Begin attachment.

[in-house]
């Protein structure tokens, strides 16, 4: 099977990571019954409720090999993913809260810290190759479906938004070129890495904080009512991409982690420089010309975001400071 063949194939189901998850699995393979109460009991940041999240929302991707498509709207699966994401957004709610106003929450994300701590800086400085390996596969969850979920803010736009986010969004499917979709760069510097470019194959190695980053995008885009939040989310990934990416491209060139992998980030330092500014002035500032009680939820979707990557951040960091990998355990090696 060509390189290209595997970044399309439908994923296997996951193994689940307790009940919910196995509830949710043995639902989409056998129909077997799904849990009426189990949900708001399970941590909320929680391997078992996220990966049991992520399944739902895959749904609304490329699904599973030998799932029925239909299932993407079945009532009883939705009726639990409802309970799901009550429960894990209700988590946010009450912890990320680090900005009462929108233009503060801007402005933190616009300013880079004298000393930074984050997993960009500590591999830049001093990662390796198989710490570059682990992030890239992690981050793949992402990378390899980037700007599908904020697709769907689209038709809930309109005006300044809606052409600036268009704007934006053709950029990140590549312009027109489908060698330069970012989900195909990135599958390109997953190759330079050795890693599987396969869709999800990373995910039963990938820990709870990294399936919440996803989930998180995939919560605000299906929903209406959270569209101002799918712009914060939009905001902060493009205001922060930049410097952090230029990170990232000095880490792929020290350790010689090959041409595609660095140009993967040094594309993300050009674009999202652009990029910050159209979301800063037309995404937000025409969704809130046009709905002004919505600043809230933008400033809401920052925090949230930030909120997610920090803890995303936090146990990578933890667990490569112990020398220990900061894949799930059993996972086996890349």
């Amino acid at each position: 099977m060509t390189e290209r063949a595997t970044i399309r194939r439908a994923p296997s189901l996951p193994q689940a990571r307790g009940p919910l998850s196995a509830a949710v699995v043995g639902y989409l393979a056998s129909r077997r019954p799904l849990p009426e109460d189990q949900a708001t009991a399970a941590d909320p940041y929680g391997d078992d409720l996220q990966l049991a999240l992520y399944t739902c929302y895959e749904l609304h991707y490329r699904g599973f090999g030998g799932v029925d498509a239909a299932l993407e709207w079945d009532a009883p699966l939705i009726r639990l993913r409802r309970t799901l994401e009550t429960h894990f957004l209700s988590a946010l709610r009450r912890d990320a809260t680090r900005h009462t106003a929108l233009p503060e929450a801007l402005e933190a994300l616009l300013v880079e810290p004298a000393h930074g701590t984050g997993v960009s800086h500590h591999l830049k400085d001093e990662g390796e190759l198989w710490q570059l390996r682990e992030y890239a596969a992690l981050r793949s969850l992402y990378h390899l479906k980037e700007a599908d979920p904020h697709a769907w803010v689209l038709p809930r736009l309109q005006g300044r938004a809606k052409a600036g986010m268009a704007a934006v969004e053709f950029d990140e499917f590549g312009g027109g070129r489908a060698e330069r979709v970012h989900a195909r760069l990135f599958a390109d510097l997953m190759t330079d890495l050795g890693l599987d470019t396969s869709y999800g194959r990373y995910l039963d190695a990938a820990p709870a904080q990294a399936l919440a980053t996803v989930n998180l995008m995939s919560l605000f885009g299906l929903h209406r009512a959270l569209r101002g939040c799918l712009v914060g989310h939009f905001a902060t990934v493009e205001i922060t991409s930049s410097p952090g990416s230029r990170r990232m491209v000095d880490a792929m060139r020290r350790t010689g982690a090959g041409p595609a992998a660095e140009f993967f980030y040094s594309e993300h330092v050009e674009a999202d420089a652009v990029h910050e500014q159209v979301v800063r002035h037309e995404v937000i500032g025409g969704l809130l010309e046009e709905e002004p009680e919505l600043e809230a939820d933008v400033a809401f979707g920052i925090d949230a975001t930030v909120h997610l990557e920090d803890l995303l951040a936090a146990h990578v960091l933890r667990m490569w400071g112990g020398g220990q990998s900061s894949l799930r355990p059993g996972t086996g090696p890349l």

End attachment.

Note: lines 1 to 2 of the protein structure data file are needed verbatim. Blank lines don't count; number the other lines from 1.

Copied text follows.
[in-house]
């Protein structure tokens, strides 16, 4: 099977990571019954409720090999993913809260810290190759479906938004070129890495904080009512991409982690420089010309975001400071 063949194939189901998850699995393979109460009991940041999240929302991707498509709207699966994401957004709610106003929450994300701590800086400085390996596969969850979920803010736009986010969004499917979709760069510097470019194959190695980053995008885009939040989310990934990416491209060139992998980030330092500014002035500032009680939820979707990557951040960091990998355990090696 060509390189290209595997970044399309439908994923296997996951193994689940307790009940919910196995509830949710043995639902989409056998129909077997799904849990009426189990949900708001399970941590909320929680391997078992996220990966049991992520399944739902895959749904609304490329699904599973030998799932029925239909299932993407079945009532009883939705009726639990409802309970799901009550429960894990209700988590946010009450912890990320680090900005009462929108233009503060801007402005933190616009300013880079004298000393930074984050997993960009500590591999830049001093990662390796198989710490570059682990992030890239992690981050793949992402990378390899980037700007599908904020697709769907689209038709809930309109005006300044809606052409600036268009704007934006053709950029990140590549312009027109489908060698330069970012989900195909990135599958390109997953190759330079050795890693599987396969869709999800990373995910039963990938820990709870990294399936919440996803989930998180995939919560605000299906929903209406959270569209101002799918712009914060939009905001902060493009205001922060930049410097952090230029990170990232000095880490792929020290350790010689090959041409595609660095140009993967040094594309993300050009674009999202652009990029910050159209979301800063037309995404937000025409969704809130046009709905002004919505600043809230933008400033809401920052925090949230930030909120997610920090803890995303936090146990990578933890667990490569112990020398220990900061894949799930059993996972086996890349």